When 7th-grader Ian Mizell set the hook on a big fish on the Bogue Chitto River last month during a family camping trip, his dad John wasn’t even thinking about the state record books.
But at that point, he didn’t realize his son was battling a giant striped bass that potentially would have landed in Louisiana’s Top 5 of all time.
“Whenever he hooked it, I wasn’t even looking at him,” the elder Mizell said. “He just hollered at me, “Daddy!”
“And I looked back and saw how bent the pole was, and he couldn’t reel it in.”
So John grabbed the Zebco 33 and helped his son reel in the beast, ending its chances to land in the state record books maintained by the Louisiana Outdoor Writers Association.
LOWA rules state only one person may handle the rod, reel or line while the fish is being hooked, played or landed.
“He tried to reel it in and he couldn’t. I could not get it certified because I grabbed the pole since he couldn’t reel it in himself,” Mizell explained. “If he wouldn’t have worked the drag right it would have just popped the line, so I did help him there.”
Official record or not, the striper was a monster, tipping two different scales at 37.1 pounds and measuring a whopping 38 inches long.
“I had no idea we’d catch one that big. My buddies go down there and we’ve caught some 10-, 15-pounders,” he said. “But nobody ever saw one that big come out of there — not recently.”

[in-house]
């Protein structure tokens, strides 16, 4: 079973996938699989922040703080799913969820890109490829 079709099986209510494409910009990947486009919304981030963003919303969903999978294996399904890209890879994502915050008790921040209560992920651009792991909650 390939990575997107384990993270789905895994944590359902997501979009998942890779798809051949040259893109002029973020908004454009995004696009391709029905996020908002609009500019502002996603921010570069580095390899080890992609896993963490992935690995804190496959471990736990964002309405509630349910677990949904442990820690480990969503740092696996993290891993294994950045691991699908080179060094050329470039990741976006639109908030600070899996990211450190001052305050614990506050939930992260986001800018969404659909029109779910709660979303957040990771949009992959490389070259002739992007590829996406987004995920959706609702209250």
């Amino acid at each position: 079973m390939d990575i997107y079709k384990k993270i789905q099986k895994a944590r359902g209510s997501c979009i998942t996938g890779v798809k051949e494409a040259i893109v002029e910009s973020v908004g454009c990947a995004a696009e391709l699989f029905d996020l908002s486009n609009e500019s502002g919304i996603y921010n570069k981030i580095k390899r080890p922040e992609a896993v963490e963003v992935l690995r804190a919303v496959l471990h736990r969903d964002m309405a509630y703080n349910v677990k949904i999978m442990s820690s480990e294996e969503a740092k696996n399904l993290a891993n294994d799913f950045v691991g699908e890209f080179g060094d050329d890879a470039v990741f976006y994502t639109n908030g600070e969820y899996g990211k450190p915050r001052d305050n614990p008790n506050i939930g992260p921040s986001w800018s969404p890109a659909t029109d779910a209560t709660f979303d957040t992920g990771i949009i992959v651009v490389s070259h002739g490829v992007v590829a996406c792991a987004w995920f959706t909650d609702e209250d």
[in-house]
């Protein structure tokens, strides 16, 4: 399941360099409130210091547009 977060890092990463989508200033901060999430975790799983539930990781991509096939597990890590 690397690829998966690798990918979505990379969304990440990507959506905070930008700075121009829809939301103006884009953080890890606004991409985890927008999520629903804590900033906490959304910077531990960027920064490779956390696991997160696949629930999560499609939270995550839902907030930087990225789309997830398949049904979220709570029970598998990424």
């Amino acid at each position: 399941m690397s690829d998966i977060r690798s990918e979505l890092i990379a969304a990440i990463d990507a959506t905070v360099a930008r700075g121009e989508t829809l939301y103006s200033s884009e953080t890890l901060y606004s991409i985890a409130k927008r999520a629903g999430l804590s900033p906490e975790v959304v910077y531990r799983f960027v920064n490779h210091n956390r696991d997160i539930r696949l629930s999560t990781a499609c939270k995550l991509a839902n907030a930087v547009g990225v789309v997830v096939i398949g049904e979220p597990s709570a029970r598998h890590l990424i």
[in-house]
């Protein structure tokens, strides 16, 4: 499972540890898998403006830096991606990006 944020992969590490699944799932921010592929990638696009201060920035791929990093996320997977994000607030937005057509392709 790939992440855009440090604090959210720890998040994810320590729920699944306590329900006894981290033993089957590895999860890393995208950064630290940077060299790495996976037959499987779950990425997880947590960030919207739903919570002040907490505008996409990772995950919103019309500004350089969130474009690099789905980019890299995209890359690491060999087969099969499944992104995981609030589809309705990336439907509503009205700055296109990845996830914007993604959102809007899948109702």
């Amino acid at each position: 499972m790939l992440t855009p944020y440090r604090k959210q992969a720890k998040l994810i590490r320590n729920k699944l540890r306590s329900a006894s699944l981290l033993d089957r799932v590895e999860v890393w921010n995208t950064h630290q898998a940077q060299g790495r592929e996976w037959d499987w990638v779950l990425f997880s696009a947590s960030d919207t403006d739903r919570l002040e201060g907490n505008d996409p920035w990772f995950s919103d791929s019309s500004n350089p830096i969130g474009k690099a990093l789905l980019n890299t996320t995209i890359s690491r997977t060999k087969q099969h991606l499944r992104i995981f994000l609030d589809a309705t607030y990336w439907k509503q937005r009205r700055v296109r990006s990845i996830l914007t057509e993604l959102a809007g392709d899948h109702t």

Mizell said his son, who attends Lee Road Junior High in St. Tammany Parish, was fishing on the bank using a Speck Tail rig on 15-pound mono line when the big fish bit on March 10 as sunlight faded.
The depth where they were fishing was about 6 feet, and the river was about 50 yards wide at that point.
“We were near a spillway/dam deal,” he said. “We just cast out toward the middle and reeled it on back to us behind the turbulence.”
The giant fish put up quite a battle, he said.
“We got it in about five times, and each time it would go back on out. The first time we got it close to the bank, it rolled and took off. That’s when we realized how big the fish was, but even at that point, I wasn’t thinking 37 pounds,” he said. “We had no net — nothing. We finally just pulled it up to the edge of the bank and it came belly-up to us.
“We walked down and grabbed it.”
Mizell is getting the monster mounted for his 12-year-old son, a keepsake of a great family camping trip on the Bogue Chitto that neither likely will ever forget.
“He loves fishing. Once we realized how big it was, we started looking at all the records,” Mizell said. “But he’s pretty happy.”
The No. 1-ranked striped bass in Louisiana was caught in August of 1991 by James L. Taylor on Toledo Bend, and weighed 47.5 pounds, according to LOWA.